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Snapshot of the Texas Fort Worth Mission area – Texas is the second most populous and the largest of the “mainland” 48 states in the United States. Once an independent republic, Texas became the 28th state in 1845. Fort Worth is the sixteenth-largest U.S. city and is part of the Dallas—Fort Worth—Arlington Metroplex, one of the largest metropolitan areas in America, with a whopping one-quarter of the total Texas population residing within its boundaries.
Fort Worth falls within the region known as East Texas, which does not match the stereotypical view of what Texas is (hot, dry, and desert) and is often described by former missionaries and local members as “beautiful.” It is green, with many trees, and is very humid and hot in the summertime. EastTexas, or “the country,” holds many ranches and a lot of farmland. In these areas, the residents are known to be extremely polite. One missionary said he had never met a nicer people. Locals are considered “true Texans” and are courteous and very willing to talk to anybody they meet, even if they are not interested in gospel discussions.
A couple of cities in East Texas have a heavy Hispanic influence, but that is mostly concentrated in the inner city portions. In north Texas, there is a large Native American influence.
The Southern border of the mission extends to Ft.Hood at Killeen Texas. The Northern border is the Oklahoma border. The mission extends as far East as Lewisville and as far West as Wetherford.
We are still collecting information on the Texas Fort Worth Mission. If you served in this mission and are willing to share your experiences with us, please contact us at firstname.lastname@example.org.
The Fort Worth mission consists of 11 stakes. There are approximately 270 missionaries and (in the past), an average of 60 baptisms a month. Fort Worth members are in the Dallas Temple district, which is located near the city but outside of mission boundaries.
Most missionaries are given cars for transportation. In smaller areas, companions will have bikes. Sometimes cars are shared between four missionaries, and missionaries will alternate days biking or driving.
Missionaries should be aware of petty theft and lock up their belongings.
Bluebonnets are a beautiful blue flower indigenous to Texas and the state flower. (And Blue Bell ice cream, a reference to the flower, is a delicious Texas specialty!).
Fort-Worth has many rural areas or rolling land owned by ranches as well as robust city and suburbia life like any other American metroplex. People are generally very kind and visitors enjoy a southern hospitality.
“Ya’ll” is used to address people in a familiar term. “All yall” is used to address a group of people, generally established friends.
Breathable fabrics, a well insulated water bottle, and a perhaps a personal fan. Texas can get very hot. Also, water proof shoes and a study rain jacket to shield against tornado season rains. A thick peacoat is recommended for humid winters with mild snow.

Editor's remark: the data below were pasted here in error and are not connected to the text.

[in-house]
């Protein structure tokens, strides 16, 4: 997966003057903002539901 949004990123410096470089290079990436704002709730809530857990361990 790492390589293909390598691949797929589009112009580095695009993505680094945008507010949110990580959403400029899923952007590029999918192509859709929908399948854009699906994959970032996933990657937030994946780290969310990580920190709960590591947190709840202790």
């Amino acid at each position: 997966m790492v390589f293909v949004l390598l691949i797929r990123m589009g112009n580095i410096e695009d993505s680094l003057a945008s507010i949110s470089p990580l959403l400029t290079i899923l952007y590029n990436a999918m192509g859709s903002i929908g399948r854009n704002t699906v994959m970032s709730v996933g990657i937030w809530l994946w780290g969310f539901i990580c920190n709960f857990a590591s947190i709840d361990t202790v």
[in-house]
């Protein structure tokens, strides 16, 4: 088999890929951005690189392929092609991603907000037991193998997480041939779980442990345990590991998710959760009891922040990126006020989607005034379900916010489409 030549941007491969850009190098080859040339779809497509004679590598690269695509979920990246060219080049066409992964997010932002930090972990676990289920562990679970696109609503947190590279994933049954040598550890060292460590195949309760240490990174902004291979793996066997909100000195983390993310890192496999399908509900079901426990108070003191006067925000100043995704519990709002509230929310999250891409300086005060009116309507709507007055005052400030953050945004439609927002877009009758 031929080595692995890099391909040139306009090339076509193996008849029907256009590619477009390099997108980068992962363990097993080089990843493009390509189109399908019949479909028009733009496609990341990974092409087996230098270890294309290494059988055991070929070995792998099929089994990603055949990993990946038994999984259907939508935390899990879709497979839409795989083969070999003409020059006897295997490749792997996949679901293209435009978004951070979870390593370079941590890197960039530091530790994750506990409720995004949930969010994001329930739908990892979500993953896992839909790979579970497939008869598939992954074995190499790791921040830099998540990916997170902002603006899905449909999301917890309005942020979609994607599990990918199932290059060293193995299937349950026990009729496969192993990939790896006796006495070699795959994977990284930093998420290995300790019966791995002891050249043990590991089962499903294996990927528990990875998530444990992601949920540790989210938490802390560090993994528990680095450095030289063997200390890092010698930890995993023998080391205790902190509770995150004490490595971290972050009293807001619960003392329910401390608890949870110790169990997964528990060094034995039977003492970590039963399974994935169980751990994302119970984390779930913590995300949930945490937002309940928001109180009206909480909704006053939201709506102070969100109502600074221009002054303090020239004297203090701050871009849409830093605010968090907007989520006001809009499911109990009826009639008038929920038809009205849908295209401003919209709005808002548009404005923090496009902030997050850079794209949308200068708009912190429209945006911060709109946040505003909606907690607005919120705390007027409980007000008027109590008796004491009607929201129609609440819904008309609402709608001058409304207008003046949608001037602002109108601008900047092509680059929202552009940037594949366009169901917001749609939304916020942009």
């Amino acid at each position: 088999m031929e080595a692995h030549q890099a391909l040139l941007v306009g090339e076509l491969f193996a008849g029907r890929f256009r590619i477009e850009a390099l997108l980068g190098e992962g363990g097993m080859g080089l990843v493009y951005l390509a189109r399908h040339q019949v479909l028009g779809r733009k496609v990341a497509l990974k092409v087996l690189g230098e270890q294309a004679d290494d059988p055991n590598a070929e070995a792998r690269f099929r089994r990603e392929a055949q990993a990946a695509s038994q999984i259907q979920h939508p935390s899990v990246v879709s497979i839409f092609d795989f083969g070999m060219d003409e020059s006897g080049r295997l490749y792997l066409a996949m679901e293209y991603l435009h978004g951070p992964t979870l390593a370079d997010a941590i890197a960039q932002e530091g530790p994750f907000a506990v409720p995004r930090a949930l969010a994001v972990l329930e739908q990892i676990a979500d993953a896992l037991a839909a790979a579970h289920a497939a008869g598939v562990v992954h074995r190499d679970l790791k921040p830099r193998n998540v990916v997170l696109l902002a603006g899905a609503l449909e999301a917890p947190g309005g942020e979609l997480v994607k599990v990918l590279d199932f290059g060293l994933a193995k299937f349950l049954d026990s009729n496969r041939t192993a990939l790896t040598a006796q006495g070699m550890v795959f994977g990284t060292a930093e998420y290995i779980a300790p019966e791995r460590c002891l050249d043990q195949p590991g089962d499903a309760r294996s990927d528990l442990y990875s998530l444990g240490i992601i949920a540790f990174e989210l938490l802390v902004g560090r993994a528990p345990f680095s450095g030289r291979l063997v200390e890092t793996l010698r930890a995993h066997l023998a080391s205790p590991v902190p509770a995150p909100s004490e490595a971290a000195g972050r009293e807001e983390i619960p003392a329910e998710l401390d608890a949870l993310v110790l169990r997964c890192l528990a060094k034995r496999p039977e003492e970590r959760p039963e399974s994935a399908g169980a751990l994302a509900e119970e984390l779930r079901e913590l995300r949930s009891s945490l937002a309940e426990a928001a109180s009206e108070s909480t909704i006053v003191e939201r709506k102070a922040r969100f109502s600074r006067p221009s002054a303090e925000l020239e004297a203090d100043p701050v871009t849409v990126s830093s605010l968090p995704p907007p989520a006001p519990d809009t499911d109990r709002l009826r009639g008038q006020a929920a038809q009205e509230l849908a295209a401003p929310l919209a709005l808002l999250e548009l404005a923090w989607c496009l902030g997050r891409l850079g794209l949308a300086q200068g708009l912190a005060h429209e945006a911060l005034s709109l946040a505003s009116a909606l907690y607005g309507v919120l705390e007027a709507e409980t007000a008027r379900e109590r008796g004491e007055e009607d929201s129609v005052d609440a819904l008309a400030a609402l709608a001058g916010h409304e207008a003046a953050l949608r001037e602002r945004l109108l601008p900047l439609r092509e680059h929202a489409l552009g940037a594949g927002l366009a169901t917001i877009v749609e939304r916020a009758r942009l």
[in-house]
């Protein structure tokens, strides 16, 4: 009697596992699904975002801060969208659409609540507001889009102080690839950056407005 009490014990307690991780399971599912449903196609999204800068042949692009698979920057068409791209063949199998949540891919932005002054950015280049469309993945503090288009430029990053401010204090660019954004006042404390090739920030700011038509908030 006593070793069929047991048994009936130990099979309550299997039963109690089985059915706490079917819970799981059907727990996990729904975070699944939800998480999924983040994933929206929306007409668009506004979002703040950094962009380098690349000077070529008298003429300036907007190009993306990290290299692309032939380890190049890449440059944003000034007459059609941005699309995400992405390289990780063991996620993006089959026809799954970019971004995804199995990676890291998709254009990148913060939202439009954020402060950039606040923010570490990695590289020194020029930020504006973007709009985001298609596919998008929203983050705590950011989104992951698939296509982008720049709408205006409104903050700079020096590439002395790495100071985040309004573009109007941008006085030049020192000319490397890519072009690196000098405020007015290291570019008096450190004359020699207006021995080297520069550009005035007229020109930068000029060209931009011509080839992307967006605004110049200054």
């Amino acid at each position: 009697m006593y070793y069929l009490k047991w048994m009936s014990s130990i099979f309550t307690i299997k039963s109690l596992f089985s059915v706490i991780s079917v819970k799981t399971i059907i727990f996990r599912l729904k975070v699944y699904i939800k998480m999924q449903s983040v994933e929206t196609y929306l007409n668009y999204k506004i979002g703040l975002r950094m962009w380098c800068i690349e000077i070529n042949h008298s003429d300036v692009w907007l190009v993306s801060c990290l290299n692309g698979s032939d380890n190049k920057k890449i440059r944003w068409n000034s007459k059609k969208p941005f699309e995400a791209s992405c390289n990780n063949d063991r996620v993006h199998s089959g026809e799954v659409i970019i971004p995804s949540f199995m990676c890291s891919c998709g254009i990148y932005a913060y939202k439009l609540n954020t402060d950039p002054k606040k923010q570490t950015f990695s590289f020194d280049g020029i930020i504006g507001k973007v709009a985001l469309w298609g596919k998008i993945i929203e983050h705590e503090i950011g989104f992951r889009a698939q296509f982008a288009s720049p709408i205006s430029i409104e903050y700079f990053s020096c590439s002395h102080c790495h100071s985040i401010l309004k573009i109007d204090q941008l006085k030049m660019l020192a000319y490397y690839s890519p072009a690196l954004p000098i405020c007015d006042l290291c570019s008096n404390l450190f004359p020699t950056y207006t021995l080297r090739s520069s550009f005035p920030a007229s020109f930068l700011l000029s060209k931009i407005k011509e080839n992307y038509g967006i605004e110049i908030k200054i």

Shipping is generally safe and hassle-free with standard American shipping.
For Spanish-speaking elders, it may be good to have a suit in a color other than black, because much of the Hispanic population will think you are immigration if you wear black!
Fort Worth can stay over 100 degrees fahrenheit constantly during the summer and stay at freezing levels daily during the winter. In 2012, Fort Worth had 60 consecutive days over 100 degrees and snowed six inches Christmas Day. Fort Worth receives approximately three snowstorms each winter, and multiple ice storms. Black ice can be prevalent during winter, but roadways are quickly salted and most roads are cleared by noon. Spring can be a heavy rain reason. Rain resistant coats and shoes are heavily encouraged.
1331 Airport Fwy Ste 305
Euless TX 76040-4150
Straight from the Texas Fort Worth Mission:
*What items were hard to get or not available?
*What did you eat the most of?
“Taco Bell and carne asada.”
*What is the craziest thing you ate?
*What was most surprising about the culture?
“How much people talked about God from any religion.”
*What advice would you give to someone going to the Texas Fort Worth Mission?
“Be yourself, the Lord called you there for a reason. He didn’t call you there to be Elder Smith or Elder Johnson; He called you there to be you because somebody there needs you and your personality and spirit.”
*What do you wish you had known before you served?
“Everything I loved would be here when I got back.”
“Enjoy the good and bad moments and laugh at them.”
**Did you serve in the Texas Fort Worth Mission? If so, we would love to hear your advice and your stories! Please contact us at email@example.com.**